“Opening a new front on efforts to improve minority representation on local elected boards, attorneys representing several Latino citizens have accused the Coachella Valley Water District of violating the California Voting Rights Act.”
From The Desert Sun, in a commentary by John Soulliere:
“The Coachella Valley has a unique portfolio of water resources that makes life possible for the residents of our desert community. Our remarkable underground aquifer holds nearly 40 trillion gallons of high-quality water directly below our feet.
“These precious resources cannot be taken for granted. Protecting them is critical to preserving our way of life for future generations.
“With all the focus on the overdrafted Coachella Valley aquifer, the tribal lawsuit against our two largest water districts and concern about the cost of complying with a possible new standard for chromium-6, we expected some excitement in this water board race. But the campaign to fill three seats on the five-member board has been quiet, as usual.”
“The [Coachella] City Council approved 4-0, with no discussion, two emergency construction contracts to repair extensive flood damage at Shady Lane and Avenue 52 caused by thunderstorms that hit the Coachella Valley in August. …
“The storms brought chaos to the eastern part of the valley, where heavy rain flooded several streets, prompting road closures and even inundated some neighborhoods. At the city’s retention basins at Avenue 52 and the intersection of Shady Lane, underground pipes were exposed because of severe erosion during a storm on Aug.
“In an attempt to alleviate pressures on an overused aquifer, the Coachella Valley’s largest water district plans to set more specific goals and establish a timetable for connecting golf courses to pipes carrying recycled water and water from the Colorado River.”
From The Desert Sun, in a commentary by Gretchen Gutierrez:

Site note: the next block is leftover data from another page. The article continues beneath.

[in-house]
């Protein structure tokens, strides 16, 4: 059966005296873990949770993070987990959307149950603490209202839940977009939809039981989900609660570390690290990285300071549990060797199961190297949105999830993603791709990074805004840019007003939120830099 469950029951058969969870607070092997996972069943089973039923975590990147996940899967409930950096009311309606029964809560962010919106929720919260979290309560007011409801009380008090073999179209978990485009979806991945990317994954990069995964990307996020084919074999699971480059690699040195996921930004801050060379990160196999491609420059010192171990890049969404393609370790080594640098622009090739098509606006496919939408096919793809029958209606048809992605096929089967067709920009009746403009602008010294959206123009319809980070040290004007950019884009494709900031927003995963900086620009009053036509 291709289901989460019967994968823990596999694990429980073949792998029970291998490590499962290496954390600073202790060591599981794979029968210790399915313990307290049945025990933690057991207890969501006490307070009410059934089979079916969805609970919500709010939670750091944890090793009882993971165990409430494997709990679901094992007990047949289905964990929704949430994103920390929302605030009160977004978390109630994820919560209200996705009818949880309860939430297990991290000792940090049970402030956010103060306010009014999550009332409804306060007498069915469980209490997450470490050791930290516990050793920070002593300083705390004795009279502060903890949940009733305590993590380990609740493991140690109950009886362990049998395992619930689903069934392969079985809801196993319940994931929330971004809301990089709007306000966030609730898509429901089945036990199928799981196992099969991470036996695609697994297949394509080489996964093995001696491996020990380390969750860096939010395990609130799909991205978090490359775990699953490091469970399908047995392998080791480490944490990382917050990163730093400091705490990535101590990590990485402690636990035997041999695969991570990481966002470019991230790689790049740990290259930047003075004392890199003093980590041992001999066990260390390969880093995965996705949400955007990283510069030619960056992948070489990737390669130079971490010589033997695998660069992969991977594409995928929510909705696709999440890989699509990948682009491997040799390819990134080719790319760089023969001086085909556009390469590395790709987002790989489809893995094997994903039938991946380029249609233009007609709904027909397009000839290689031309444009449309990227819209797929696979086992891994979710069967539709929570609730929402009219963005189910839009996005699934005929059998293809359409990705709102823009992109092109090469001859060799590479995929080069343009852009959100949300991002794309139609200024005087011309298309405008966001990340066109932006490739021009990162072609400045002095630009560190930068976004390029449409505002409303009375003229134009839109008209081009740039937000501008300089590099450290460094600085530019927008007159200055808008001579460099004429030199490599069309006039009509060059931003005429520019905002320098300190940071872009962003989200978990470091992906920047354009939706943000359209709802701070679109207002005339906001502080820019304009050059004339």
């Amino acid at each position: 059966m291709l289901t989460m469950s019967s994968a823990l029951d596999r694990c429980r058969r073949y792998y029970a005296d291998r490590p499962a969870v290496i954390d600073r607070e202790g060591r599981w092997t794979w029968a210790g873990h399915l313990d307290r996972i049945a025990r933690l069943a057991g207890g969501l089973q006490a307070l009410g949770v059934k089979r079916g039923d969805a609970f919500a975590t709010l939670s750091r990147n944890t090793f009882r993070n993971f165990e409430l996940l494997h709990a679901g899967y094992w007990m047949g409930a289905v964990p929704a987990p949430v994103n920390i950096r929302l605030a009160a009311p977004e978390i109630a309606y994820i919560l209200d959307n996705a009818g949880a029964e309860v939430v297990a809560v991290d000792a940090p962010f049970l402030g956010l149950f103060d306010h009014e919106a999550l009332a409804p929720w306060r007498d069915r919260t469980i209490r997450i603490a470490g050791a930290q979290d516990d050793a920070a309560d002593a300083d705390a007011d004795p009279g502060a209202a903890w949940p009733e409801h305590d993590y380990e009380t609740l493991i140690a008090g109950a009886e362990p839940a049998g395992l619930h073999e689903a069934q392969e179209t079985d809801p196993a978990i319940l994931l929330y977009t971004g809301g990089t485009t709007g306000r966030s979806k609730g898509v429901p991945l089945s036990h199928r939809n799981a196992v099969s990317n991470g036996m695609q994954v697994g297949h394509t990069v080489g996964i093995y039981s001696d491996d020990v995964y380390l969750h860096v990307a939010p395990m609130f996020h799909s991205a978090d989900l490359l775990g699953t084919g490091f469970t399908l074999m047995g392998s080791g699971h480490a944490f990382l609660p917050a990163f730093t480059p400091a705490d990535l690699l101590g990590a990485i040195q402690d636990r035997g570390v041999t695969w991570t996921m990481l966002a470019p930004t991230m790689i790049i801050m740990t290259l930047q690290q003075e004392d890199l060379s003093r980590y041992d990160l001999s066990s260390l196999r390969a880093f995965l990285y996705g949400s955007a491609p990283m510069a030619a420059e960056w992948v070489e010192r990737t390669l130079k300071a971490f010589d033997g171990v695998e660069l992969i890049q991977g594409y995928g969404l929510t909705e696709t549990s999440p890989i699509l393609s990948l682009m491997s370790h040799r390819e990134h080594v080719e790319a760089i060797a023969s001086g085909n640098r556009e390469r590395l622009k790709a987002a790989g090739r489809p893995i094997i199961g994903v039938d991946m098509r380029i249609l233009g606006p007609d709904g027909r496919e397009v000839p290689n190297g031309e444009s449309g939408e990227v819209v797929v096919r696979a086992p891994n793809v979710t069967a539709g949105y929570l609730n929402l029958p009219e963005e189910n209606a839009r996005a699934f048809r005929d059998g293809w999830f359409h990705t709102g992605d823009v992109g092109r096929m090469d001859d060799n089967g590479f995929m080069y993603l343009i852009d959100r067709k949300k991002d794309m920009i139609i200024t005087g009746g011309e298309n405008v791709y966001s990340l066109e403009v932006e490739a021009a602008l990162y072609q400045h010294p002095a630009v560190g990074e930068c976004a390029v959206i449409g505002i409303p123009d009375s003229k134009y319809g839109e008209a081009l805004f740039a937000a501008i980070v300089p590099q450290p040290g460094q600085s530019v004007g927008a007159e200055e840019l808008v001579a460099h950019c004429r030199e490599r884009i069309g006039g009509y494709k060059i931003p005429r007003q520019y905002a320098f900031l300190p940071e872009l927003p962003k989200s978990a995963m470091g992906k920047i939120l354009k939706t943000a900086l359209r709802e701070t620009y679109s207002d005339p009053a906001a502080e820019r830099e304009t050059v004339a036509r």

“In the Coachella Valley, chromium-6 is a naturally occurring element of drinking water with a scientifically determined safe level. However, if the state adopts the proposed 10 ppb standard, approximately half our valley’s wells will require costly treatment.
“Leaders of the Coachella Valley Water District are questioning a state proposal to limit the levels of a toxin that is widely found in California’s drinking water, urging state officials to reassess the costs and consider a less stringent rule.
“CVWD board members and managers held a workshop with dozens of residents on Monday night to explain the state’s proposal and their concerns about it.”
“In a three-month investigation of water levels throughout the Coachella Valley, The Desert Sun found that the average depth of 70 existing wells across the valley in 1970 was 104.4 feet. As of this year, the average depth of 291 wells in the valley had dropped to 159.3 feet. …
“The newspaper obtained depth measurement records for 346 wells from the Coachella Valley Water District and the Desert Water Agency after the Agua Caliente Band of Cahuilla Indians sued the agencies in federal court.
“Communities in the east Coachella Valley face high, unhealthy levels of air and water pollution, especially when compared with the western part of the region, according to a first-of-its-kind report from UC Davis that local activists say validates what they have been saying for years.